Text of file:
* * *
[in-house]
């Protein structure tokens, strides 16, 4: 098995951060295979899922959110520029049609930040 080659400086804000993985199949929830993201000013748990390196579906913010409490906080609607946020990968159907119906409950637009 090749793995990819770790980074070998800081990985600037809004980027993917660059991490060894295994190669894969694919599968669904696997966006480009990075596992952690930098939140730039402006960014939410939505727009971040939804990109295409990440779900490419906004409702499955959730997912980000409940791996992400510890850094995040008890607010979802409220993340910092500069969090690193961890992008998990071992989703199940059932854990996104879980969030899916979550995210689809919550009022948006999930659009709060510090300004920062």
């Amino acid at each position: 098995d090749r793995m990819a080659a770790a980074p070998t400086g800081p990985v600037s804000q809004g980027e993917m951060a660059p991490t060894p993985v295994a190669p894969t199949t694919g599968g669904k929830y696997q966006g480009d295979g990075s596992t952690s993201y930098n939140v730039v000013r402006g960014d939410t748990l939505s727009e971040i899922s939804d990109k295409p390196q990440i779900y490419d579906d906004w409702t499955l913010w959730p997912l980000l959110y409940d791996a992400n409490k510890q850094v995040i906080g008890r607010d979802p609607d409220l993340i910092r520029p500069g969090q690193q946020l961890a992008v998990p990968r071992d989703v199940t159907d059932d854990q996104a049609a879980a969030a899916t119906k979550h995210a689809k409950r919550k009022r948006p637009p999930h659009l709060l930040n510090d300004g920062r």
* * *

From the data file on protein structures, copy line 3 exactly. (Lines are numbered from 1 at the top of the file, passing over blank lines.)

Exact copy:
């Amino acid at each position: 098995d090749r793995m990819a080659a770790a980074p070998t400086g800081p990985v600037s804000q809004g980027e993917m951060a660059p991490t060894p993985v295994a190669p894969t199949t694919g599968g669904k929830y696997q966006g480009d295979g990075s596992t952690s993201y930098n939140v730039v000013r402006g960014d939410t748990l939505s727009e971040i899922s939804d990109k295409p390196q990440i779900y490419d579906d906004w409702t499955l913010w959730p997912l980000l959110y409940d791996a992400n409490k510890q850094v995040i906080g008890r607010d979802p609607d409220l993340i910092r520029p500069g969090q690193q946020l961890a992008v998990p990968r071992d989703v199940t159907d059932d854990q996104a049609a879980a969030a899916t119906k979550h995210a689809k409950r919550k009022r948006p637009p999930h659009l709060l930040n510090d300004g920062r």